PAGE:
The topics of lecture and conversation will focus on scientific information related to the environment and ecology as well as some other design and decision making frameworks that are especially compatible with permaculture.
These units will feature heavy use of videos depicting or discussing ideas from which we can build a foundation to grow out from. The design principles of permaculture are most easily seen in visual form before being expressed in written or symbolic language.
By the end of the day, you will be familiar with permaculture as a discrete system, applicable information about how life on earth functions, and the pattern language that emerges from this ferment.
On Sunday, I will demonstrate how I applied the theory of permaculture to the farm I have started in Espoo: Lillklobb Permaculture. This exercise is meant to provide you with a walk through of permaculture design in action.
I've extended the course by an hour in order to have a farm tour in the morning before starting this session so you are more familiar with the property. Please remember that this is still in the depths of winter, hence the focus on classroom style teaching.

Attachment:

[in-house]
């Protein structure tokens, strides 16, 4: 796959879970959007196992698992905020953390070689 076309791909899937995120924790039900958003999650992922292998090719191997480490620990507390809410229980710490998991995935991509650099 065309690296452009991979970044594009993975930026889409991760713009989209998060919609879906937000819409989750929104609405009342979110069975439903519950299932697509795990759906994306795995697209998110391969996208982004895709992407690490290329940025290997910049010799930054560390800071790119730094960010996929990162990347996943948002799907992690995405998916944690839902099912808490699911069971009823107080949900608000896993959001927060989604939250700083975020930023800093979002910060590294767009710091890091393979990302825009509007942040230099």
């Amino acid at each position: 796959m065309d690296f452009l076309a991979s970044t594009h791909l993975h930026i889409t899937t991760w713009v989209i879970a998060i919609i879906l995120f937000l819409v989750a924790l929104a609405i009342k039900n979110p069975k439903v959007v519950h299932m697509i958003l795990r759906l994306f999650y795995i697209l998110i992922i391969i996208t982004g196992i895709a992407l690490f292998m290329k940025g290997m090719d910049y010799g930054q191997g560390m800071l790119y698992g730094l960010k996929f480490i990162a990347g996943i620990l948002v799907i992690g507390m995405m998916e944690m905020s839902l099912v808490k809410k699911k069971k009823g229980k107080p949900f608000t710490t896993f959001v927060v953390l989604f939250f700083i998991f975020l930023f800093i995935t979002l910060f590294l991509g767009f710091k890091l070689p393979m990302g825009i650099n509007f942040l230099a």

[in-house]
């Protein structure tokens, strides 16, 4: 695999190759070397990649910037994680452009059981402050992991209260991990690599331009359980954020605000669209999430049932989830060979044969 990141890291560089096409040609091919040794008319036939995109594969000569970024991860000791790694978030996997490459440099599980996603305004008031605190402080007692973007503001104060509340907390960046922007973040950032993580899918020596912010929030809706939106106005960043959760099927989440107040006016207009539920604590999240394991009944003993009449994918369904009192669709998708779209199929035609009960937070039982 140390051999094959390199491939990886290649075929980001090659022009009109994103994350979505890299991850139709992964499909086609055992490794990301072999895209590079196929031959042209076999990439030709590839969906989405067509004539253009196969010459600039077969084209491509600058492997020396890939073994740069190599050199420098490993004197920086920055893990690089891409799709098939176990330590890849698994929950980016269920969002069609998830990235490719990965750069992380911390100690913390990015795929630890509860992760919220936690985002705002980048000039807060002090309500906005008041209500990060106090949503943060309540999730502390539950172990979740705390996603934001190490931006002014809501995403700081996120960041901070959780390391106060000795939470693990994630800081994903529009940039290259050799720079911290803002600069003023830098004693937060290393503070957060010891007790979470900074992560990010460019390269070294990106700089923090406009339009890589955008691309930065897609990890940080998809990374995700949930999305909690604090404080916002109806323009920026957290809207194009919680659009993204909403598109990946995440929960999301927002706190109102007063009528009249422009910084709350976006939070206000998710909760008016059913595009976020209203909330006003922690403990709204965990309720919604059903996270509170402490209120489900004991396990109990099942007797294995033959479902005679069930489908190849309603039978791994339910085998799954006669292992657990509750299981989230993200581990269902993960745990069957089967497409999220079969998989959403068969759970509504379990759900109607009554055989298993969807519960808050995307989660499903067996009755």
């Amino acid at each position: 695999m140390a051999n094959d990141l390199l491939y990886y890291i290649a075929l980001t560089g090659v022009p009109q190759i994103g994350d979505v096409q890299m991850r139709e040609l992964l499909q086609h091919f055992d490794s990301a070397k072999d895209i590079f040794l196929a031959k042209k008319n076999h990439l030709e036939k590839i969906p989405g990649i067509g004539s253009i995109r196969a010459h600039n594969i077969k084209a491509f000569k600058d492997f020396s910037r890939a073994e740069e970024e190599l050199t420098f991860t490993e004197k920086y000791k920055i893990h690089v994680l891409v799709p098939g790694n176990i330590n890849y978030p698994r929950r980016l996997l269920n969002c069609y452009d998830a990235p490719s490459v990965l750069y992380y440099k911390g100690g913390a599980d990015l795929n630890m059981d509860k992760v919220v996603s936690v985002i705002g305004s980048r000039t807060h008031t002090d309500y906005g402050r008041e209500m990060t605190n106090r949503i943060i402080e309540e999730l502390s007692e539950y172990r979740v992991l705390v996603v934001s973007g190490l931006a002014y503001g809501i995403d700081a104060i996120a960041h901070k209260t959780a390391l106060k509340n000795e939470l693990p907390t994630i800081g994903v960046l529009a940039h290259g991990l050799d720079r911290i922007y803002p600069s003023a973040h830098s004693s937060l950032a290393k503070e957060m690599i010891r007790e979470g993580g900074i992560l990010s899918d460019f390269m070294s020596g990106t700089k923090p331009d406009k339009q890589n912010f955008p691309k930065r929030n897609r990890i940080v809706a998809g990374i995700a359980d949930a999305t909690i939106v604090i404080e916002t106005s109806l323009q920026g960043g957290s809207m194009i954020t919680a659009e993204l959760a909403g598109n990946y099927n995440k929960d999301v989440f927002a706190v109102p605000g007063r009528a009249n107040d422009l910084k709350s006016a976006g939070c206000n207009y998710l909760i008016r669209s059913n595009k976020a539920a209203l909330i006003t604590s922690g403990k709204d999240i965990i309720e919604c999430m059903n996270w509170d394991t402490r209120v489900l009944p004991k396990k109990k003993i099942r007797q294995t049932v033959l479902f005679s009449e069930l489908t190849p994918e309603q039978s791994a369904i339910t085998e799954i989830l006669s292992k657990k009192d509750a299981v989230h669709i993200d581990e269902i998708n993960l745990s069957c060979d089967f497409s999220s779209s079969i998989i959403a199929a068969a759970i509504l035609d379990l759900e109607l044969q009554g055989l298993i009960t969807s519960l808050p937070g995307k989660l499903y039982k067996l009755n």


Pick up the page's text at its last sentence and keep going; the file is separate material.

We will walk through site analysis: what it is, what tools we can use to facilitate data gathering, and how that site analysis renders both design constraints and avenues of approach.
After analyzing the site, we will talk about the formulation of the holistic context I desire and what that means for which patterns are applicable in the situation. We can then discuss how design starts to differentiate from the site analysis onward depending on individual circumstance. With the context explained, the pattern language we developed the day before can then begin to be laid onto the site and a timeline of implementation unfolds.
I’ll then recap how the first year went: this portion will focus on the tools relatable to setting up core infrastructure and market gardening as a suitable enterprise for using permaculture in professional context.
I am a 30-year-old American originally from southwest Florida. I hold a Bachelor’s in History from the University of South Florida. I emigrated from the United States to Finland in the summer of 2012, interned in Helsinki’s urban farming scene, and founded Lillklobb Permaculture in late August 2016. Lillklobb Permaculture is a working urban farm founded to demonstrate ways of being which address ecological challenges in a manner that includes a positive role for humanity now and into the future.
My Permaculture Design Certificate was issued by Richard Perkins in 2013 after a few years of self study. Since then, my work has been celebrated for its rigorous approach to the concept of permaculture as a discrete system. A 100+ page design overview for a forest garden I started in North Carolina, USA, has been widely read and is being translated to Chinese for inclusion in a book on Natural Gardening, while smaller projects are included in Geoff Lawton’s online courses and appear periodically on Permaculture News.